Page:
Project: Hydroelectric power plant upgrades penstock
Jurisdiction: New Milford, Conn.
Vendors: FirstLight Power Resources, Inc., Blakeslee Arpaia Chapman, Hobas Pipe USA, Kleinschmidt Associates
Cost: $3 million
Date Completed: December 2012

After 47 years, the penstock of New Milford, Conn.'s Rocky River Hydroelectric Power Plant has been replaced, thus ending the cycle of excessive leakage that wasted hundreds of thousands of gallons of water.  

The original penstock – a pipe or conduit used to carry water to a water wheel or turbine – was constructed in 1928 of Douglas fir wood and steel rings and was replaced in 1965 with the same materials. As each incarnation aged, it began to sag and leak into the drainage ditches that run parallel to the pipeline, wasting a lot of water that could be conserved for other uses, like turning the turbines at the plant. Plant owner, Richard Laudenat, attempted to slow the amount of water leakage and extend the life of the penstock by installing a second set of bands around its circumference and fit joints around the pipe with wedges. Despite his efforts, the sagging, leaking and aging continued. Kleinschmidt Associates was hired to design a replacement pipeline.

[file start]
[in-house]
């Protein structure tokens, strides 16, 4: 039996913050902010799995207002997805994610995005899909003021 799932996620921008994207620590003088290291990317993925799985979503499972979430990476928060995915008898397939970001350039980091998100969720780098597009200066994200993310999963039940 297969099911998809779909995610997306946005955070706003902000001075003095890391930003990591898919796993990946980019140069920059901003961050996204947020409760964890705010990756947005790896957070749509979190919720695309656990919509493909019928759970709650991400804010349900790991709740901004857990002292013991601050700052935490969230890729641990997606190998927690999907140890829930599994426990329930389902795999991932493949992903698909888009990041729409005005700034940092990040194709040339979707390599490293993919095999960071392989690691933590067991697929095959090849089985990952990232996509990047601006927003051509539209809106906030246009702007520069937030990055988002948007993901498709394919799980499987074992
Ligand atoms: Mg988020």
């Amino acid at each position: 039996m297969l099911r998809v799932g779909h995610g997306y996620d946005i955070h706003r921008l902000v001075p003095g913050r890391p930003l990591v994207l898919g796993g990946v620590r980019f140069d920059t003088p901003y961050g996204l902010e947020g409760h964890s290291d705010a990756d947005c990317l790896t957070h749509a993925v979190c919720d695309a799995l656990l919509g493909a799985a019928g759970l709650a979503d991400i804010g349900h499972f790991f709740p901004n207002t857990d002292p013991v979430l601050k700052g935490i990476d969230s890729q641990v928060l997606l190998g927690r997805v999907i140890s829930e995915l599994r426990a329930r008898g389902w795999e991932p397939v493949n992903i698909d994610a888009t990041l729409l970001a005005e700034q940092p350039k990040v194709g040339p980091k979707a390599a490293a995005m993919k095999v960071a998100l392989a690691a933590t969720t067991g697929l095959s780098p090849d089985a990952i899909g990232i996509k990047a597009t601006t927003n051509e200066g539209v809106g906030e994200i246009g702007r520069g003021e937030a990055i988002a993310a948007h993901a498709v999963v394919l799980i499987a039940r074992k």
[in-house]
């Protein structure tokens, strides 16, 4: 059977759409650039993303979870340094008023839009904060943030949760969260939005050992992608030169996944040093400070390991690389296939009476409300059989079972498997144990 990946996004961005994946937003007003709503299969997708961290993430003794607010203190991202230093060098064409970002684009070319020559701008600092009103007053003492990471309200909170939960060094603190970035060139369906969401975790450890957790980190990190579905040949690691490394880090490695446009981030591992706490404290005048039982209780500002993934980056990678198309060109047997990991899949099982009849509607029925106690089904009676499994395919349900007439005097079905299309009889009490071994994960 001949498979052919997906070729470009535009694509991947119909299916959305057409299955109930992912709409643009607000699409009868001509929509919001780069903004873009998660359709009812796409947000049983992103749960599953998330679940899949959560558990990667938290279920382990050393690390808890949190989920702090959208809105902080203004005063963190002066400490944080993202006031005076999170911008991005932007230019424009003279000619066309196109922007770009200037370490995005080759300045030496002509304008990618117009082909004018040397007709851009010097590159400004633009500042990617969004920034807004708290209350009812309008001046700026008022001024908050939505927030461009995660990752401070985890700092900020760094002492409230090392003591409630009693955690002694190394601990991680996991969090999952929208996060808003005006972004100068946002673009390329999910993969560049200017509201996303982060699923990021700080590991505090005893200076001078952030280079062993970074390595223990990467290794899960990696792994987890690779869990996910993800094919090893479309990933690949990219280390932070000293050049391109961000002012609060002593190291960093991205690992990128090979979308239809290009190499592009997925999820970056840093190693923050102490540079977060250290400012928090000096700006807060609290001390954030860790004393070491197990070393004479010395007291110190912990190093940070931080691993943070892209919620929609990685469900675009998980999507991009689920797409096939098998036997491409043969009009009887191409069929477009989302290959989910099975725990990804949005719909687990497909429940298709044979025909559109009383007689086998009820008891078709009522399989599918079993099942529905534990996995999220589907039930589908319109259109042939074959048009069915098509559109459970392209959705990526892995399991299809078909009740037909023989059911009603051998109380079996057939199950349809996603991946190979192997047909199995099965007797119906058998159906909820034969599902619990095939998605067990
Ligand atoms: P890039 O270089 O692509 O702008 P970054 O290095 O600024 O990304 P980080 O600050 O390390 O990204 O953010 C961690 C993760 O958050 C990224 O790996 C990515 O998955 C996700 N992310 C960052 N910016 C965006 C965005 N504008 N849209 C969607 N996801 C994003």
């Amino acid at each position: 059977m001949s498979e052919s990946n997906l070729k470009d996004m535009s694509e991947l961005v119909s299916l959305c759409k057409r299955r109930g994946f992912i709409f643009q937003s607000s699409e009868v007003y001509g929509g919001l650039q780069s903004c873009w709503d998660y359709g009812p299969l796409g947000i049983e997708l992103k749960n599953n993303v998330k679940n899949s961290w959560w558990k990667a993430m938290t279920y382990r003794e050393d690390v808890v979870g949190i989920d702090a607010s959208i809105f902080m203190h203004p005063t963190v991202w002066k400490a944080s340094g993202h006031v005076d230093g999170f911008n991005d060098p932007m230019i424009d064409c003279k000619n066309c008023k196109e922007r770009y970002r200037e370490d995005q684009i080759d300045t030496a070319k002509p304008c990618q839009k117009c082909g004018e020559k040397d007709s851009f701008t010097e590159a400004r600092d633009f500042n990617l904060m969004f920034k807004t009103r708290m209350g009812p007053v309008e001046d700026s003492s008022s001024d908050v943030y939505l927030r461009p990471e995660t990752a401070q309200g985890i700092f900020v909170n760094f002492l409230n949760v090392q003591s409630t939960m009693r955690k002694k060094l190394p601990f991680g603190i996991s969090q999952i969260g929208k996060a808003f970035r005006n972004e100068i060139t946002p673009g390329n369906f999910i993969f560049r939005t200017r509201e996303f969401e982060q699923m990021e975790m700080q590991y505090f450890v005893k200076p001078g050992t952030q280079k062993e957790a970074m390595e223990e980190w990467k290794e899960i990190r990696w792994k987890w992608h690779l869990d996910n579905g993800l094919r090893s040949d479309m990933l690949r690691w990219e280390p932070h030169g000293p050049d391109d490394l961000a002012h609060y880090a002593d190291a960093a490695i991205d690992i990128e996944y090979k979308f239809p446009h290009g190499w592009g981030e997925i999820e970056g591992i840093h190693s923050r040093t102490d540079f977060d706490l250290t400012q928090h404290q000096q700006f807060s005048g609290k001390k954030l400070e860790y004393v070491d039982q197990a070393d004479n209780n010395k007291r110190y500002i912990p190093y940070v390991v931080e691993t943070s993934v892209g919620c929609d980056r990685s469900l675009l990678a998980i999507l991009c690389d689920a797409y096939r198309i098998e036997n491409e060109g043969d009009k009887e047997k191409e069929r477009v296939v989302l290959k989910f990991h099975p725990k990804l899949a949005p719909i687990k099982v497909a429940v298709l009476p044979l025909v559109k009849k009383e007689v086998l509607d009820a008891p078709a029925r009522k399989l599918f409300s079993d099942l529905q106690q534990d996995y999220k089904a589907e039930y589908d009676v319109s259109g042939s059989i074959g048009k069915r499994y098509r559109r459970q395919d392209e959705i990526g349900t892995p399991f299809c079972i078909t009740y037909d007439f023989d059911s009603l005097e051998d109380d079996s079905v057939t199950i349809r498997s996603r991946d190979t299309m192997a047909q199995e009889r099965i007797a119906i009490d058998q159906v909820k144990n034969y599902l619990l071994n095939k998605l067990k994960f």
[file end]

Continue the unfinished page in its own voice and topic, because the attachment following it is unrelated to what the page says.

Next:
The installation contractor, Blakeslee Arpaia Chapman, took 11 days to remove the existing wood-stave penstock. “We cut the existing penstock into 20-foot sections, and as these sections were removed, we dropped them onto timbers causing them to implode,” Construction Superintendent Joseph DelVecchio, said in a statement.

The $3 million project, funded through capital assets, was initiated in January 2012 and completed in December 2012. The 15-foot diameter wood-stave penstock was replaced with 10-foot diameter fiberglass pipe. Hobas Pipe USA supplied approximately 950 linear feet of 120-inch piping that included three meter joints of centrifugally-cast, fiberglass-reinforced, polymer mortar pipe.

The replacement penstock was designed to be reliable, cost-effective and mostly maintenance free. Most of the replacement penstock was half-buried except for two 20-foot sections at the upper ends of the penstock. These sections, supported on concrete cradles, allows for surface water drainage from a hill above the penstock. Steel transition sections at the upper and lower end of the new penstock allow for the new 10-foot fiberglass pipe to connect into the existing 15-foot steel sections.

After inspection and testing of the new installation, Senior Consulting Engineer for Kleinschmidt, Harold Thompson, says that no leaks have been identified. Laudenat says the new penstock continues to meet all of the company’s expectations, even after its first winter under severe New England weather conditions.

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